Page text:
Scientist slams ‘risky’ groundwater plan

Scientist slams ‘risky’ groundwater plan


One of Australia’s leading groundwater expert has strongly criticised the draft Murray-Darling Basin Plan, saying it points to a risky over-allocation of precious underground water.

Speaking at a conference on groundwater in Sydney, Professor Craig Simmons said the federal Labor-led government had done a “major u-turn” from the draft guide it released in 2010.

“The guide proposed a reduction of 160 gigalitres (GL) of water from groundwater.

“We have now seen a proposal to increase that from current groundwater extraction in the basin, which is around 1740GL of water, to up to 4340GL a year,” the Director of the National Centre for Groundwater Research and Training in South Australia said.

He backed the Wentworth Group of Concerned Scientists, which released a report last week condemning the draft plan released by the Murray-Darling Basin Authority (MBDA), saying it had raised real issues about trust and transparency.

“There really is no analysis of potential risks and impacts of sustainability of the groundwater resource,” Professor Simmons said.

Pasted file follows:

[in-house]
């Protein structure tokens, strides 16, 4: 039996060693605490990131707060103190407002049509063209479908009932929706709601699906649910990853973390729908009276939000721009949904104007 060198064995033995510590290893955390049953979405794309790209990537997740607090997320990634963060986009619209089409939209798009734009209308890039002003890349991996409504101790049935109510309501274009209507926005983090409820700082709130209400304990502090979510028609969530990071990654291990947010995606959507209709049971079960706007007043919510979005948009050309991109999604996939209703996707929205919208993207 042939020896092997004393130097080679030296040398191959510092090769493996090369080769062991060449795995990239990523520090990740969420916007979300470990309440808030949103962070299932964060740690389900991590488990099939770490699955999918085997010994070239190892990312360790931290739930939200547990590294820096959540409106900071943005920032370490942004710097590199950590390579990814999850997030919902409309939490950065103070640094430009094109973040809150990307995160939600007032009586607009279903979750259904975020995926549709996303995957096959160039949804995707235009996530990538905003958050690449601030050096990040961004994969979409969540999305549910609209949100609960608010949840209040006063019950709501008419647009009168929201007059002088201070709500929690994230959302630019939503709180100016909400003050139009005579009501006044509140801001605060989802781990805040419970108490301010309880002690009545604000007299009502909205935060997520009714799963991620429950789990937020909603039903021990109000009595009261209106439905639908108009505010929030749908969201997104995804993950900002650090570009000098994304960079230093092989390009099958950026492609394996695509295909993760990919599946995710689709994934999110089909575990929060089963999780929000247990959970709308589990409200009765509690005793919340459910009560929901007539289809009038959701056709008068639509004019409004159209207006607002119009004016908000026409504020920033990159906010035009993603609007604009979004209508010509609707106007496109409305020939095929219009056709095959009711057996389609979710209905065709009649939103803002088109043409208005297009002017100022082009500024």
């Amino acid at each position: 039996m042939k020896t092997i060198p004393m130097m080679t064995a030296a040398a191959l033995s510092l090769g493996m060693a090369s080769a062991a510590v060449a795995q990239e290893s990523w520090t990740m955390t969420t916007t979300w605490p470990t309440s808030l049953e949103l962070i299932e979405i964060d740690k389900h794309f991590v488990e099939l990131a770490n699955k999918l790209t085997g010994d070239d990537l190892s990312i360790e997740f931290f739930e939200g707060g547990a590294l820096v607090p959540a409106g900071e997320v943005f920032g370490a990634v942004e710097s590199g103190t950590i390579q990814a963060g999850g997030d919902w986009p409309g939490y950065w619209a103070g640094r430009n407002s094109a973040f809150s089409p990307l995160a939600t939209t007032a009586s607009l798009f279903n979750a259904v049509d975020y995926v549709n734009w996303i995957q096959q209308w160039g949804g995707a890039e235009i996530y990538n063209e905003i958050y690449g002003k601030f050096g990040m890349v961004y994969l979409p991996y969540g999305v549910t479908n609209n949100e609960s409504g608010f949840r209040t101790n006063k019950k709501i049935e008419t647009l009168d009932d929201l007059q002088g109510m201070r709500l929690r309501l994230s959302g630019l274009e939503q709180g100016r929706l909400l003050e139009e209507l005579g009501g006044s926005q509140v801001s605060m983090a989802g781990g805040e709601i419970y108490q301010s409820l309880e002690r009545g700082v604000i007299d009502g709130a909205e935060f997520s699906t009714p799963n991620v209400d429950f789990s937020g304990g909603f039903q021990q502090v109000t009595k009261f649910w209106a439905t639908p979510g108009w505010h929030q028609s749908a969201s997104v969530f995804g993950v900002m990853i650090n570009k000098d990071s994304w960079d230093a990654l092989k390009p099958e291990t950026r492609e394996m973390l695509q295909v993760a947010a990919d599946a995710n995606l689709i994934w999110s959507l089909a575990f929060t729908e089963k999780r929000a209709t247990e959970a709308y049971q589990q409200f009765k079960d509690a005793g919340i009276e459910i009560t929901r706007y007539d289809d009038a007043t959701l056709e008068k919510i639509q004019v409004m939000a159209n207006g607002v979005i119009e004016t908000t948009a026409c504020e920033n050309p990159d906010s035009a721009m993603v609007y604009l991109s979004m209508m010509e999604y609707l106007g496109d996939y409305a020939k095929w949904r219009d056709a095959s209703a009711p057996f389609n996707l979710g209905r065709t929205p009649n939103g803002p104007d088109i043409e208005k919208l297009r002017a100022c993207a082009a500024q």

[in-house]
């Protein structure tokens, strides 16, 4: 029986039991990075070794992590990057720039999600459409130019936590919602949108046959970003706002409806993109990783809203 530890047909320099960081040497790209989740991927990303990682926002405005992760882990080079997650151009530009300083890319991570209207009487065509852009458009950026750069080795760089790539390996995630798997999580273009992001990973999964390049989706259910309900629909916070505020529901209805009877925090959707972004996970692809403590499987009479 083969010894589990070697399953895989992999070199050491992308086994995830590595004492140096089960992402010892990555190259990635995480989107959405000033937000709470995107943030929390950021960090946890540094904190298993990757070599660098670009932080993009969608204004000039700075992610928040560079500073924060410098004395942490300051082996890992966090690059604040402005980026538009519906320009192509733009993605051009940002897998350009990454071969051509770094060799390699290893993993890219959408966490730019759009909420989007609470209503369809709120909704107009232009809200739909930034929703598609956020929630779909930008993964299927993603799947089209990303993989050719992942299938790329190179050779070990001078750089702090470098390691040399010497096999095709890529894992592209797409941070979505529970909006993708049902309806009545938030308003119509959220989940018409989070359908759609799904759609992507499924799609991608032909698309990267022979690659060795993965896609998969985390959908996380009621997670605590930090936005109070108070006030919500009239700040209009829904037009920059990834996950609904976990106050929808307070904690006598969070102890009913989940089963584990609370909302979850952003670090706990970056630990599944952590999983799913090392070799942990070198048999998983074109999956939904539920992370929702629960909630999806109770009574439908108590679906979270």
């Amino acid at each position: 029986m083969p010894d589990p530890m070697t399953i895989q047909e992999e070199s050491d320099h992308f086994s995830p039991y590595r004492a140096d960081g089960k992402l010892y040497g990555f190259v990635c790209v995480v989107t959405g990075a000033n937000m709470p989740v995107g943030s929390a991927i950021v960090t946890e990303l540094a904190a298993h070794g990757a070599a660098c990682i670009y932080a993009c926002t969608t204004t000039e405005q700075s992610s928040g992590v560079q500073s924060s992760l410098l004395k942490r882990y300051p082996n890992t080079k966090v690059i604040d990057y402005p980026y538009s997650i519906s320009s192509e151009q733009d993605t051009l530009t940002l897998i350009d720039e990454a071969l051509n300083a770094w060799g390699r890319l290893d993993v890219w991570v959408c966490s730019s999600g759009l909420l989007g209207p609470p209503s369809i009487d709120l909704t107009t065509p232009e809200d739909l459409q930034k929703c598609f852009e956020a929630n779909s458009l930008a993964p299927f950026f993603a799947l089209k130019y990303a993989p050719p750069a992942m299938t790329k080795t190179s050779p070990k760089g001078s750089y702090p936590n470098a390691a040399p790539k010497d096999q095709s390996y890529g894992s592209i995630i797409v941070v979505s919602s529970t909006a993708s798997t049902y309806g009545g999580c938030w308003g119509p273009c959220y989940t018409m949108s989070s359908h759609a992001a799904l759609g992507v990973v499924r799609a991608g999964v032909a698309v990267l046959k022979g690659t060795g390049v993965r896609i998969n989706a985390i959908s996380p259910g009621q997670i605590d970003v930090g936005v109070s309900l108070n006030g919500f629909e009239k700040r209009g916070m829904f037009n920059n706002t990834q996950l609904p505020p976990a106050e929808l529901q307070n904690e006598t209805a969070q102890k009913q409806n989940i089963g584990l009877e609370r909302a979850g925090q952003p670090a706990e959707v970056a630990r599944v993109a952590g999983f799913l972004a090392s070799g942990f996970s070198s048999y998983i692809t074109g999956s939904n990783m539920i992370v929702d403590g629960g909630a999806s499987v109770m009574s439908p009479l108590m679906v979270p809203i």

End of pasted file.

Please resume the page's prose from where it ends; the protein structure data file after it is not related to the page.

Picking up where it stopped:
“It really does beg the question about our confidence in the project and its ability to deliver ultimately what it needs to, and that is a healthy, working river system.”

The Wentworth Group scientists, including Professor Tim Flannery, Ronnie Harding, Hugh Possingham and Bruce Thom, said the plan did not identify the volume of water needed for a healthy working river system.

They also said there was no information on how effective MDBA plan would be in coping with long dry periods.

Professor Simmons said groundwater was being treated as a free resource that could be tapped at will.

In reality, the groundwater in the Murray-Darling basin could be upwards of hundreds of thousands of years old, and its usage often exceeded the rate of recharge, he said.

“It will become more important in the future as surface supplies become ever more stressed due to competing pressures of evaporation, a drying climate, population growth the increasing demands of industry and agriculture.”

Professor Robert Glennon, from the University of Arizona, warned Australians were in the grip of a “hydro-illogical cycle”, with national concerns about water management fading as rainfall improved.

“We humans, whether we’re US citizens or Australian citizens, have an infinite capacity to deny reality,” Professor Glennon told the conference.

He said the biggest question confronting Australians was whether the country was going to backtrack on water reforms simply because the country was no longer in the midst of a drought.